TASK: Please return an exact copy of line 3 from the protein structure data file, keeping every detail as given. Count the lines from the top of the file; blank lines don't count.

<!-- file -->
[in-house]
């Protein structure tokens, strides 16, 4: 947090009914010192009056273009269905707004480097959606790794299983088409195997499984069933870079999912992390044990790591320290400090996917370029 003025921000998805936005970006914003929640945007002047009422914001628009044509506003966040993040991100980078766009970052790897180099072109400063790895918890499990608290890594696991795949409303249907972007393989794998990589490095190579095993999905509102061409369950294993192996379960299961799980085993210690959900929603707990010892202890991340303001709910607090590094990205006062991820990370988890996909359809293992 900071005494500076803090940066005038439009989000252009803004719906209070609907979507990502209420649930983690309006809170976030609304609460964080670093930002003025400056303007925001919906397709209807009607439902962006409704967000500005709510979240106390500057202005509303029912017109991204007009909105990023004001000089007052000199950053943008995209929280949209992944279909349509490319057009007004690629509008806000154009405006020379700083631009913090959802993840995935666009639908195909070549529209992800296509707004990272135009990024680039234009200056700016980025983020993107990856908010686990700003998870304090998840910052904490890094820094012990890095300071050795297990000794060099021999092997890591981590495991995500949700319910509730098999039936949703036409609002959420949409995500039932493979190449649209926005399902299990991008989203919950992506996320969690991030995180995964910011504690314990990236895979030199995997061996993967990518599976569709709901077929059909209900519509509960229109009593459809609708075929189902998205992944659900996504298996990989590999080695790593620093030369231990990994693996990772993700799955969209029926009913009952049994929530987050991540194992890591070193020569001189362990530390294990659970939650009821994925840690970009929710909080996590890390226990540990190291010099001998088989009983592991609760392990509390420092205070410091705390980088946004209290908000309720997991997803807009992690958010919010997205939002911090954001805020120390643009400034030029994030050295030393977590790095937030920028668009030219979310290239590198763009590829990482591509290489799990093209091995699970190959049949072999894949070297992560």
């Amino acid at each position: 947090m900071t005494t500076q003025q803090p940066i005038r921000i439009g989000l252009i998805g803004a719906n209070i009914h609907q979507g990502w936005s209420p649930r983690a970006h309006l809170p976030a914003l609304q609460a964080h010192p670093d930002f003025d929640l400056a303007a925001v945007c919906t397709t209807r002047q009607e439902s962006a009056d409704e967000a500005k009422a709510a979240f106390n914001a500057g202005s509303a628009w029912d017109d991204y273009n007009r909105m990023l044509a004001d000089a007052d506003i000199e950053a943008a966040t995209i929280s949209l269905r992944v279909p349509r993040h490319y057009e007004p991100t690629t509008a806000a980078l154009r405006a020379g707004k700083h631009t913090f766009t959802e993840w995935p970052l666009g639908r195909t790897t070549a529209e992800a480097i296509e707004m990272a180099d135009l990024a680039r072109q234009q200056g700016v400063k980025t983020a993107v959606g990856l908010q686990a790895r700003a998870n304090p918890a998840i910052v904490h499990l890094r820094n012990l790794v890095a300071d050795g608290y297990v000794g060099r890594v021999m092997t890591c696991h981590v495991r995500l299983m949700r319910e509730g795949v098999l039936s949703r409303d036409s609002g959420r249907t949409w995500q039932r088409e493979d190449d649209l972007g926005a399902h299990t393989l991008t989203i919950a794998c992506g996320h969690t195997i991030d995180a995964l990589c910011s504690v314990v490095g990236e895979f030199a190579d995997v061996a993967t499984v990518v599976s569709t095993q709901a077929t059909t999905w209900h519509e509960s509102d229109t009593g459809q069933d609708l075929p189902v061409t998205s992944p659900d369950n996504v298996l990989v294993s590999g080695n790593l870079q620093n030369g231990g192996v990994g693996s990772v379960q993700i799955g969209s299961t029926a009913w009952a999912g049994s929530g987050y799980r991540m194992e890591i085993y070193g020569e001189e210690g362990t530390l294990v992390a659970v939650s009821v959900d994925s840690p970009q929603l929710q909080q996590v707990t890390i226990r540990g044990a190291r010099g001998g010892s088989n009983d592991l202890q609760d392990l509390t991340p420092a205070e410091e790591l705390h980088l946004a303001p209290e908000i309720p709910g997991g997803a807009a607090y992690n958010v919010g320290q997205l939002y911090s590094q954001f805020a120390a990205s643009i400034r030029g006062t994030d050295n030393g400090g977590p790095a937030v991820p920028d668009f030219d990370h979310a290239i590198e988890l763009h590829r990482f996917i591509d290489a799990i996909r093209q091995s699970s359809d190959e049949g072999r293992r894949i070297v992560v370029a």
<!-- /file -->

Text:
């Amino acid at each position: 947090m900071t005494t500076q003025q803090p940066i005038r921000i439009g989000l252009i998805g803004a719906n209070i009914h609907q979507g990502w936005s209420p649930r983690a970006h309006l809170p976030a914003l609304q609460a964080h010192p670093d930002f003025d929640l400056a303007a925001v945007c919906t397709t209807r002047q009607e439902s962006a009056d409704e967000a500005k009422a709510a979240f106390n914001a500057g202005s509303a628009w029912d017109d991204y273009n007009r909105m990023l044509a004001d000089a007052d506003i000199e950053a943008a966040t995209i929280s949209l269905r992944v279909p349509r993040h490319y057009e007004p991100t690629t509008a806000a980078l154009r405006a020379g707004k700083h631009t913090f766009t959802e993840w995935p970052l666009g639908r195909t790897t070549a529209e992800a480097i296509e707004m990272a180099d135009l990024a680039r072109q234009q200056g700016v400063k980025t983020a993107v959606g990856l908010q686990a790895r700003a998870n304090p918890a998840i910052v904490h499990l890094r820094n012990l790794v890095a300071d050795g608290y297990v000794g060099r890594v021999m092997t890591c696991h981590v495991r995500l299983m949700r319910e509730g795949v098999l039936s949703r409303d036409s609002g959420r249907t949409w995500q039932r088409e493979d190449d649209l972007g926005a399902h299990t393989l991008t989203i919950a794998c992506g996320h969690t195997i991030d995180a995964l990589c910011s504690v314990v490095g990236e895979f030199a190579d995997v061996a993967t499984v990518v599976s569709t095993q709901a077929t059909t999905w209900h519509e509960s509102d229109t009593g459809q069933d609708l075929p189902v061409t998205s992944p659900d369950n996504v298996l990989v294993s590999g080695n790593l870079q620093n030369g231990g192996v990994g693996s990772v379960q993700i799955g969209s299961t029926a009913w009952a999912g049994s929530g987050y799980r991540m194992e890591i085993y070193g020569e001189e210690g362990t530390l294990v992390a659970v939650s009821v959900d994925s840690p970009q929603l929710q909080q996590v707990t890390i226990r540990g044990a190291r010099g001998g010892s088989n009983d592991l202890q609760d392990l509390t991340p420092a205070e410091e790591l705390h980088l946004a303001p209290e908000i309720p709910g997991g997803a807009a607090y992690n958010v919010g320290q997205l939002y911090s590094q954001f805020a120390a990205s643009i400034r030029g006062t994030d050295n030393g400090g977590p790095a937030v991820p920028d668009f030219d990370h979310a290239i590198e988890l763009h590829r990482f996917i591509d290489a799990i996909r093209q091995s699970s359809d190959e049949g072999r293992r894949i070297v992560v370029a």